ROMEO CRENNEL stood in the middle of the Chiefs' locker room Sunday, the emotion threatening to overcome the good-natured coach.

Chiefs owner Clark Hunt was at his side, offering support. Members of the team hugged each other, the mud smearing with tears on their cheeks. And over along the wall stood the empty locker that once belonged to Jovan Belcher, his jersey still hanging from a hook.

Just 1 day after the linebacker killed his girlfriend and then turned the gun on himself, the Chiefs banded together to play their finest game of the season, an inspired, 27-21 victory over the Carolina Panthers that ended an eight-game losing streak suddenly rendered trivial.

"As far as playing the game, I thought that was the best for us to do, because that's what we do," Crennel said, tears forming in the corners of his eyes. "We're football players and football coaches and that's what we do, we play on Sunday."

Authorities said Belcher shot his girlfriend multiple times early Saturday at a residence near Arrowhead Stadium, then sped to the team's practice facility and turned the gun on himself as Crennel and general manager Scott Pioli watched in the parking lot.

Pioli walked through the press box before the game and said he was doing "OK."

"It's been an incredibly difficult 24 hours for our family and our entire organization," Hunt said. "We have so many guys on our team and our coaching staff who are really, really hurting."

Chiefs players gathered for a brief prayer before their pregame stretching. And there was a moment of silence to remember all victims of domestic violence.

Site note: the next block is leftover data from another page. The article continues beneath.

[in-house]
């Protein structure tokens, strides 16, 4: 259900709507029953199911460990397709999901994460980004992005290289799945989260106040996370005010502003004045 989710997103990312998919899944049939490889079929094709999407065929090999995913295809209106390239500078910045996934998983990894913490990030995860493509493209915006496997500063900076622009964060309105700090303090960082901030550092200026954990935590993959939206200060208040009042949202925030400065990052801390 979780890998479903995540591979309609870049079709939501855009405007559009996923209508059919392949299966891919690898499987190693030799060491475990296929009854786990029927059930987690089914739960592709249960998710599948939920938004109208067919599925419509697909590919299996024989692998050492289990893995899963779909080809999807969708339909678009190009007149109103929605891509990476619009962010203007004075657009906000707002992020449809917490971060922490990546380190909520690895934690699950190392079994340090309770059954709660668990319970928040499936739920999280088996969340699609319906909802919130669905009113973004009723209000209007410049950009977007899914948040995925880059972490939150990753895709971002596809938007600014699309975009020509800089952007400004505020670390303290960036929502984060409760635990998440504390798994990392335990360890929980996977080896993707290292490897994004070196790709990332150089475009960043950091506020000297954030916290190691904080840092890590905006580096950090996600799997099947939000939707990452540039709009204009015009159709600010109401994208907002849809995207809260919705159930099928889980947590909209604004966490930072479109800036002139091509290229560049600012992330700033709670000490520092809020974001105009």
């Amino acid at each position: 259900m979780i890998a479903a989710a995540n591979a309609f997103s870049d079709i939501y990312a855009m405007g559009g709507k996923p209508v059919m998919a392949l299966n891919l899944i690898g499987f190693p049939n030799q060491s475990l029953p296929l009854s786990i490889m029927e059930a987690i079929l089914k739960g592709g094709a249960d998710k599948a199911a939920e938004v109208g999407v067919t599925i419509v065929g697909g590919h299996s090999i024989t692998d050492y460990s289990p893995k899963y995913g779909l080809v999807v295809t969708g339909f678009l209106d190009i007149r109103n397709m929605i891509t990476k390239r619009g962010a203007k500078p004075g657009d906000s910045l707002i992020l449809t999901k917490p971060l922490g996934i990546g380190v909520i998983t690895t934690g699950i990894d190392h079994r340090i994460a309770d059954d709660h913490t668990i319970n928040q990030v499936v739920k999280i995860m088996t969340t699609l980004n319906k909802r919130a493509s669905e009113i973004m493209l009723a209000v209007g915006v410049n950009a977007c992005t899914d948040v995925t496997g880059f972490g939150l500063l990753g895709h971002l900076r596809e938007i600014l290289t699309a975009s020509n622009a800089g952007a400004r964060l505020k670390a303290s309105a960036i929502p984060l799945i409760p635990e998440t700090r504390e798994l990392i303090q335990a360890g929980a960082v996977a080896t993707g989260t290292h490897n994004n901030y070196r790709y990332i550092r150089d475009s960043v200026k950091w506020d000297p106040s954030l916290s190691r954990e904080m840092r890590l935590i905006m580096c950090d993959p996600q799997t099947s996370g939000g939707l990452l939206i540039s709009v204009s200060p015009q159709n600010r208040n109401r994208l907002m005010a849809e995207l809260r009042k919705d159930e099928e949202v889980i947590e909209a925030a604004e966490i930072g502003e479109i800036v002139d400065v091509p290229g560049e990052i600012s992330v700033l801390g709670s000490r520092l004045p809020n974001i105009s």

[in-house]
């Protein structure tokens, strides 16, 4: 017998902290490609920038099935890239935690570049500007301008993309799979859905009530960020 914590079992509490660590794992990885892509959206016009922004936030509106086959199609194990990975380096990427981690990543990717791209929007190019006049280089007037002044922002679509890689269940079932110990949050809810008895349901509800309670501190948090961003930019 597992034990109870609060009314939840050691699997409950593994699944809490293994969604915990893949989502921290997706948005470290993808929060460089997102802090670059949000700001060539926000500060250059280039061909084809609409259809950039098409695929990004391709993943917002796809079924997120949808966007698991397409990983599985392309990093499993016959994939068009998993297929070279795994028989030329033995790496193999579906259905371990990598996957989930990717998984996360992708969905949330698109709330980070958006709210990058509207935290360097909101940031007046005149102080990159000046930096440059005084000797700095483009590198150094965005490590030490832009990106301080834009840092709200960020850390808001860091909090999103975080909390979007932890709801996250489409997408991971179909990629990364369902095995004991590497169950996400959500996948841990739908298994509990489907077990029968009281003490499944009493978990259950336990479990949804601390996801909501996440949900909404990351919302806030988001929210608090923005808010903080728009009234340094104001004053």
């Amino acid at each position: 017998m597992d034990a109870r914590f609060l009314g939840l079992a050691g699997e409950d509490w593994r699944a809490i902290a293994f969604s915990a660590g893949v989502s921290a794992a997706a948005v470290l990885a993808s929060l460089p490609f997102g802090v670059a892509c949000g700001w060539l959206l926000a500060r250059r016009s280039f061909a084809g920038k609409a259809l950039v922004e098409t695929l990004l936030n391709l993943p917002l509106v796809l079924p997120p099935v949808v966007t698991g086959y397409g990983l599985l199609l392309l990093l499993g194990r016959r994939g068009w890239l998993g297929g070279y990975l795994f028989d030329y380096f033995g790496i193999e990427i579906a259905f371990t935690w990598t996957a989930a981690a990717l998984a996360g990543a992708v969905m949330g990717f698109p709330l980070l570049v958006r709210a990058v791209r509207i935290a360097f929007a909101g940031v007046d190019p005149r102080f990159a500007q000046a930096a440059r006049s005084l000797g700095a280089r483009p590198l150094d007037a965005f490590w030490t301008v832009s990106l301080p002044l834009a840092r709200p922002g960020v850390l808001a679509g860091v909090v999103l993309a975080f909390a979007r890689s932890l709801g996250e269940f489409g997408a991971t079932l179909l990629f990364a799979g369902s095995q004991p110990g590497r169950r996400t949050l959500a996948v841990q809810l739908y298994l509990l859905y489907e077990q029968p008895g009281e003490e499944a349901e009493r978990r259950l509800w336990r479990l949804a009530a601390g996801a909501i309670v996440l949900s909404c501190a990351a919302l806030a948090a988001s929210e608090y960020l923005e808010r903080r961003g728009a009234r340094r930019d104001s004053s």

Kansas City police have not released a motive for the shootings, which claimed the life of Belcher and 22-year-old Kasandra M. Perkins, and left a 3-month-old girl, Zoey, an orphan.

"I'm just trying to get through the rest of today," said the Chiefs' Brady Quinn, who threw his first two touchdown passes in 3 years. "The emotions of what has taken place will probably hit home for a few guys the next few days, when they realize what's taken place."

Cam Newton threw for 232 yards and three TDs for the Panthers (3-9), who were informed the game would be played as scheduled while they were heading to Kansas City on Saturday.

"You definitely feel for them. What they are going through is tragic," Panthers tight end Greg Olsen said. "But we have a job to do. Our job is to come here and prepare to win. They wouldn't expect any less."

For the Chiefs (2-12), Ryan Succop hit a pair of field goals, including a 52-yarder with 4:54 left that forced the Panthers to try for a TD to steal the win. Instead, they went three-and-out, and the Chiefs were able to run the clock down to 31 seconds before giving back the ball. Newton's final heave as time expired was caught by Smith short of the end zone.

Panthers coach Ron Rivera greeted Crennel at midfield and gave him a hug.

"They played an inspired football game," Rivera said. "They did some really good things, and we have to give them credit, because they suffered through a very difficult time."

The emotions were raw even after the kickoff. Peyton Hillis powered in to score the first TD for Kansas City on the opening possession of a game since Dec. 26, 2010. Hillis ran to the sideline after scoring the touchdown and handed the ball to Crennel, then gave the guy who managed to hold the team together a hug.

There was another NFL-related suicide on Saturday. A member of the Cleveland Browns' grounds crew killed himself at their practice facility, a team spokesman said Sunday. The man's body was found Saturday morning.